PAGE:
Cinco de Mayo is an important holiday that honors Mexican heritage.

It is widely celebrated across North America, especially in the U.S.

The holiday represents the resilience of the Mexican people during the invasion by the French empire in the 19th century.


Read on to discover why and how the holiday is celebrated in Mexico and the United States.

Why is Cinco de Mayo celebrated?

Cinco de Mayo is a holiday celebrated every year in Mexico. 

The country celebrates its historic defeat of the Second French Empire during one of the most significant battles of the Second Franco-Mexican War. 

During the Battle of Puebla in 1862, an outnumbered Mexican army led by Gen. Ignacio Zaragoza defeated the French imperial forces, providing a huge morale boost to the soldiers and country.

The conflict between the two countries began after the Mexican president suspended the country’s debts to the French empire, resulting in Napoleon III launching an invasion of the former Spanish colony. 

Although the initial victory at Puebla helped rally the Mexican armed forces, French forces eventually launched a second attack on the town that was successful. Within a few years, French forces defeated the Mexican army and occupied the country before later appointing Maximilian I as the new emperor of Mexico.

The holiday is celebrated in Mexico with formal military parades and various battle reenactments.

However, after the end of the American Civil War, Mexican rebels began receiving money and weapons from the United States government and eventually retook the country and executed the emperor.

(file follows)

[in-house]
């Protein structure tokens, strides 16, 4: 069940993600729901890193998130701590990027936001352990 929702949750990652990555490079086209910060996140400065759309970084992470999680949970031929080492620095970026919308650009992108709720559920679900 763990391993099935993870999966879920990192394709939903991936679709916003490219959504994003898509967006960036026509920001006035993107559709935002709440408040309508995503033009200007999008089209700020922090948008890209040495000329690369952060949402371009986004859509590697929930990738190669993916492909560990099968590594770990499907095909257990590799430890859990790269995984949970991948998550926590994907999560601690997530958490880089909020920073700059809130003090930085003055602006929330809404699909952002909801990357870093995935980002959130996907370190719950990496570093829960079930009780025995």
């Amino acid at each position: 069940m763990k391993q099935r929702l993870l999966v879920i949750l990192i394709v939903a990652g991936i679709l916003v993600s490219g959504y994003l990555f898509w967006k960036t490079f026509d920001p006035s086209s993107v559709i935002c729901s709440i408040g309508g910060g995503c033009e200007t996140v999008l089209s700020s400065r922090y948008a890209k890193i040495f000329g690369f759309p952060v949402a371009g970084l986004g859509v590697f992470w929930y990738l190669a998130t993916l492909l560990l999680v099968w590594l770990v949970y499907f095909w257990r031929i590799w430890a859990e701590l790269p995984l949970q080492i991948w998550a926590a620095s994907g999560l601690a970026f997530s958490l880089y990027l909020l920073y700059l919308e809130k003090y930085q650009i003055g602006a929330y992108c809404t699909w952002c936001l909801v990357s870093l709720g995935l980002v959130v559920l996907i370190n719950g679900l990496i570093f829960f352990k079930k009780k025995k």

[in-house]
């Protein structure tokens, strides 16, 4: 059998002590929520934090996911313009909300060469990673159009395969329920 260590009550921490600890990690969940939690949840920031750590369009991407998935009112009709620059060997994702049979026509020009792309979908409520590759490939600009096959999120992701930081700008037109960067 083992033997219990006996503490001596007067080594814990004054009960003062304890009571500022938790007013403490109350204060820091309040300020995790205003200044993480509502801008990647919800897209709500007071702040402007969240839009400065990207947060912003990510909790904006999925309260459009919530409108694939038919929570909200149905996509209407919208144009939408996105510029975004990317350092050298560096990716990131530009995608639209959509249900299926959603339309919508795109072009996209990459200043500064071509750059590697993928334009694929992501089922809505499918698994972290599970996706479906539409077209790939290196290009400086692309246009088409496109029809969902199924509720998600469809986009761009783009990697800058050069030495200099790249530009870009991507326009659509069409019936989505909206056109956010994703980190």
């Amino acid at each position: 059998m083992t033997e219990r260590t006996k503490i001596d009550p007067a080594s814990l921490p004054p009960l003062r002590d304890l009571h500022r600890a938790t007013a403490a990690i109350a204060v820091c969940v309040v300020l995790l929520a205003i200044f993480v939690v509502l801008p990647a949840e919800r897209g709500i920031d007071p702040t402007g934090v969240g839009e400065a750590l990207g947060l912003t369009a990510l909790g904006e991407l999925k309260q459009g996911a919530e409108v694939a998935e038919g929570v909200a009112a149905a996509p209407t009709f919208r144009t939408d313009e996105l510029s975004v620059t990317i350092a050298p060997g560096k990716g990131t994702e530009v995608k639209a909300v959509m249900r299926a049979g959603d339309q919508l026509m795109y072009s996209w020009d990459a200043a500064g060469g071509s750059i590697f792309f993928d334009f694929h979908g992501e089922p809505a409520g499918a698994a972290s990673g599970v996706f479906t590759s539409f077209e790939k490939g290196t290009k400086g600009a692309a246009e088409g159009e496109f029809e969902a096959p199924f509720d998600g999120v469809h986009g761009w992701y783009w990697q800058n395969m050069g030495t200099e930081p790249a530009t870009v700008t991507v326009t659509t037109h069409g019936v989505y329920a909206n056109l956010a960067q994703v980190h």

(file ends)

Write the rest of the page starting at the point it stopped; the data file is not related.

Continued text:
The victory by the Mexican army at Puebla became known by the date of Cinco de Mayo and is an important cultural event that honors the resilience of the Mexican people.

When and where is Cinco de Mayo celebrated?

In Spanish, Cinco de Mayo translates to May 5 — the date on which the holiday occurs each year. 

The holiday is celebrated in Mexico with formal military parades and various battle reenactments to honor the soldiers who fought the battle. 

For example, in the town of Puebla, a large reenactment takes place every year along with multiple festivals and decorative ceremonies.

Corona beer opening

However, Cinco de Mayo is more popular in the United States than its home country of Mexico. In the U.S., the holiday is celebrated through the consumption of beer and family dinners in honor of Mexican heritage and history. 

During the 1980s, beer companies ran an advertisement campaign that helped Cinco de Mayo gain nationwide popularity, particularly in states such as California and areas close to the U.S.-Mexico border.

What are some interesting facts about Cinco de Mayo?

One of the most interesting facts about Cinco de Mayo is that people often mistake the holiday for Mexican Independence Day. 

In reality, Mexican celebrate the start of their fight for independence from the Spanish colonizers on September 15-16.

In addition, areas of Mexico such as Puebla celebrate Cinco de Mayo for the full month of May.

Mexican street tacos

Moreover, the Mexican government does not consider Cinco de Mayo an official national holiday, although some children and workers receive the day off on May 5. 

People often mistake the holiday for Mexican Independence Day. 

However, many banks and public offices remain fully operational on the holiday.

Finally, the Mexican army was completely outnumbered during their initial victory against the French invaders in 1862 at Puebla. 

The Mexican army had some 2,000 soldiers to defend the town, while the French invaded with approximately 6,000 troops on the battlefield.

Phillip Nieto contributed reporting.

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